Bakeries such as this one in Khartoum are increasingly without the flour to make bread
[With this announcement it became clear that a major bread shortage is in the offing, with accompanying bread lines where this food staple remains available—ER]
• “Sudanese bread crisis to be solved soon”: Bakers’ Union | July 27, 2015 | Khartoum
[The basic issue—far beyond the ability of the “Bakers’ Union” to address—remains unresolved: there is not enough Forex to import the massive amounts of wheat required for bread production. Instead of being a wheat exporter, Sudan has been reduced by the NIF/NCP to an importer of wheat, with the bill growing every year. And as the dispatch below indicates, the “bread crisis” is far from over—ER]
• Major Sudanese miller halts production | August 2, 2015 | Khartoum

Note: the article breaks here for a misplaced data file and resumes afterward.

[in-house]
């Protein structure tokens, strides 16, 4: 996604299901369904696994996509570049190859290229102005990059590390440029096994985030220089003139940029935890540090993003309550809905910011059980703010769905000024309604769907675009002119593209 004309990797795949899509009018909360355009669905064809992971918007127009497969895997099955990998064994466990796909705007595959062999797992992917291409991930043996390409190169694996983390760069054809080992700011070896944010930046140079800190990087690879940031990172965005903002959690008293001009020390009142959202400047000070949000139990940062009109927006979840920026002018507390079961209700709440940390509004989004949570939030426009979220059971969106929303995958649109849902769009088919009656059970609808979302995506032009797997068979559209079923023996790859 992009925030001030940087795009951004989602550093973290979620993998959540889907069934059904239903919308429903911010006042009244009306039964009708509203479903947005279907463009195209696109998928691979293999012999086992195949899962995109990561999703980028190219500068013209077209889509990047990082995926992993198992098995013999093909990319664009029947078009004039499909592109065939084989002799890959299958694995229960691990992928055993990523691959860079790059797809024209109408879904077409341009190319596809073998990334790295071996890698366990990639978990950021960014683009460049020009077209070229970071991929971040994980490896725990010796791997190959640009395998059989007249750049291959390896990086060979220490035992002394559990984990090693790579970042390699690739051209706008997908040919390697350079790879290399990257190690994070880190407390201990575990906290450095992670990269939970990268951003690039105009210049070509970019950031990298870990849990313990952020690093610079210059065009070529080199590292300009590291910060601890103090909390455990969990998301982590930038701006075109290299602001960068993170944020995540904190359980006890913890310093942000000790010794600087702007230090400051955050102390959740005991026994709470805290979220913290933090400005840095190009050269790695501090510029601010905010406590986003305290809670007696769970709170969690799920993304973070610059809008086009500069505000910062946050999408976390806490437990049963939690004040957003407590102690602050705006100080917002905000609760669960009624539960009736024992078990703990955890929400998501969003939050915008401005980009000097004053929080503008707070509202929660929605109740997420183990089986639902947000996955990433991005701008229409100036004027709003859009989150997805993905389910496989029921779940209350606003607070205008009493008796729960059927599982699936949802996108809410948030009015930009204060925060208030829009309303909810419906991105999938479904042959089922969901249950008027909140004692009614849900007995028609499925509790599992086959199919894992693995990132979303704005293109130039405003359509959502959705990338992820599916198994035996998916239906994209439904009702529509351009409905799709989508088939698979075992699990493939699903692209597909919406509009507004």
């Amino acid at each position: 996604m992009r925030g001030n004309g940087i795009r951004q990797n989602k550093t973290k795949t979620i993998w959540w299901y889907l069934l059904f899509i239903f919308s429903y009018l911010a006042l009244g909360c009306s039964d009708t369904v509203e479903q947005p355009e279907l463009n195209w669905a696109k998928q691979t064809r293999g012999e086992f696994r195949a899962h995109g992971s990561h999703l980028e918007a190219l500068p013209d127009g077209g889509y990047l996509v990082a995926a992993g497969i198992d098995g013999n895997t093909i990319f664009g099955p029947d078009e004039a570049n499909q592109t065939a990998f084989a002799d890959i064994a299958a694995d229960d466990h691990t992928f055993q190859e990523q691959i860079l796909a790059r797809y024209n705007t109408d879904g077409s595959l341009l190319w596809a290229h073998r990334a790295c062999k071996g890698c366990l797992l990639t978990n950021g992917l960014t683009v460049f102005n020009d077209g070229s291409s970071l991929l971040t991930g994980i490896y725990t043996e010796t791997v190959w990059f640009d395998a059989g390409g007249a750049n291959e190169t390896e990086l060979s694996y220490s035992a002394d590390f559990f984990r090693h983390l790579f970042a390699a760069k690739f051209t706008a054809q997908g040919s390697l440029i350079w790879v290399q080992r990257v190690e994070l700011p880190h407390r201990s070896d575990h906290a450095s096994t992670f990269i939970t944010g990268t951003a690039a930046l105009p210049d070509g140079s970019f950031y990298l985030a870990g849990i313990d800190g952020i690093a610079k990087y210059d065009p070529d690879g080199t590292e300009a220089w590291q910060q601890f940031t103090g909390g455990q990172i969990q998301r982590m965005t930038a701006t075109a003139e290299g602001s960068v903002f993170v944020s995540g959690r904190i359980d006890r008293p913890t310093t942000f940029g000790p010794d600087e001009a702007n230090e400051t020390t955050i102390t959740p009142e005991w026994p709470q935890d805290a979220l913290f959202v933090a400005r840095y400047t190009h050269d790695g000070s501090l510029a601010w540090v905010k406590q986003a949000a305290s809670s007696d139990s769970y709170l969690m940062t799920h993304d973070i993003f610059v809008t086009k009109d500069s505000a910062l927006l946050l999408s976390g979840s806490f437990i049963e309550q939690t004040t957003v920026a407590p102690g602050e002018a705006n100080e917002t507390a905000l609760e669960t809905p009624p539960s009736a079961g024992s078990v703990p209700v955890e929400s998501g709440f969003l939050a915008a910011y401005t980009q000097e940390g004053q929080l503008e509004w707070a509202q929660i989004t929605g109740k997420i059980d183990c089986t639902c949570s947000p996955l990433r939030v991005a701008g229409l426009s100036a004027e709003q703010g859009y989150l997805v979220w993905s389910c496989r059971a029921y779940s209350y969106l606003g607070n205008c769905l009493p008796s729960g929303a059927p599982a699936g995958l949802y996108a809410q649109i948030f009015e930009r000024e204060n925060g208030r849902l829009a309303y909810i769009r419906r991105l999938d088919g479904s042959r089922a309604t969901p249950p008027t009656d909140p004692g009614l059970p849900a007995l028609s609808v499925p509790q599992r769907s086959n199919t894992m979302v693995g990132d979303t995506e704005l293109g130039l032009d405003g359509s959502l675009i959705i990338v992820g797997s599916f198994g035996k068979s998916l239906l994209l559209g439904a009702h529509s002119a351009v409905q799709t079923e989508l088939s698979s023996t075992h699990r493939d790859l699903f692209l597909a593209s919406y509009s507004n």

The Saiga Company, one of the largest flour suppliers in Sudan, shut down its mills on 25 July after a dispute with the government. The move was the result of a dispute last month between Saiga and the Khartoum government about the dollar rate set for wheat imports, the independent electronic newspaper Hurriyat reported on Friday. The newspaper stated that the much higher US dollar rate on the black market, currently sold for SDG9.60, is causing major losses to the flour mills.
Adel Mirghani, secretary-general of the Bakers Union of Khartoum state confirmed to Hurriyat that Saiga stopped its flour production a week ago. He said that people in many districts of the capital are now suffering from a “crippling shortage of bread,” as the bakeries now depend on distribution by Seen Flour Mills alone.
The newspaper stated that the National Intelligence and Security Service (NISS) has now become the sole provider of flour to the bakeries, as Seen Flour Mills is owned by the security apparatus.